Alot of folks don't realize that the feeder roots of trees are in the first 6 inches of the soil. I knew a man who thought he had to water deep enough to reach the tap root. He didn;t believe me when I told him the tap root only held the tree in place and didn't tap into anything but soil. So yes you can drown a newly planted tree by adding ammendments when planting and then over watering and this usually happens when you water too fast.
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Old 07-04-2009, 02:29 PM
 
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Quote:
Originally Posted by no kudzu View Post
Not adding ammendants to clay soil is relatively new thinking- 30 years ago we were all taught to amend soil for everyting we plant but trials have shown it really doesn't help that much so digging a wide hole is the best bet. However- IMO ammending the soil for vegetable and ornamental plantings is quite necessary.
Yes you're right about that. Similar to pruning sealer and staking, ammending soil for planting trees has really fallen out of favor. I would also agree about amending soil for vegies and flowers. That's OK. But on trees it's not a good practice.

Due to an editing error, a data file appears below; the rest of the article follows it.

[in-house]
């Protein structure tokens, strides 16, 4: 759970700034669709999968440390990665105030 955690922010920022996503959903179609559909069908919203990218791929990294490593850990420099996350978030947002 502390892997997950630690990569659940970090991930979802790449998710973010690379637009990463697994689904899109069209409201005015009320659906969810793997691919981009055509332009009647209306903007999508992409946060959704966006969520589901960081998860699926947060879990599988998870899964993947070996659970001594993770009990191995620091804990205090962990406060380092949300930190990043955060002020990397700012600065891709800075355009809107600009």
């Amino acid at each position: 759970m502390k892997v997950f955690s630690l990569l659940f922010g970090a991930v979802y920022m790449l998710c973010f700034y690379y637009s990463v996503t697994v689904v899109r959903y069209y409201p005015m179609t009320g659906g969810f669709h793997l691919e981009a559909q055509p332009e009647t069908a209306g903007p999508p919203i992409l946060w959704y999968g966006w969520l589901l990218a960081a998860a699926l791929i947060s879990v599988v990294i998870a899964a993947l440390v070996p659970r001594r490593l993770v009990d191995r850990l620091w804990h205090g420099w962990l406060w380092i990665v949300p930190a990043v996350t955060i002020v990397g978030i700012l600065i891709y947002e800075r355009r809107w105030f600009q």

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Old 07-05-2009, 06:37 AM
 
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Quote:
Originally Posted by Shagbark Hickory View Post
When compacted clay soil is ammended like that, water can collect in the planting hole. It may appear to drain on the surface but it's not draining out in the clay.
This can lead to root rot.
Most trees don't like "wet feet".

Another reason to water slow.
So if it rains hard (like it's doing today) all my trees will have "wet feet"?
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Old 07-05-2009, 06:54 AM
 
Location: Chapel Hill, N.C.
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yep
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Old 07-05-2009, 08:35 AM
 
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Originally Posted by HB2HSV View Post
So if it rains hard (like it's doing today) all my trees will have "wet feet"?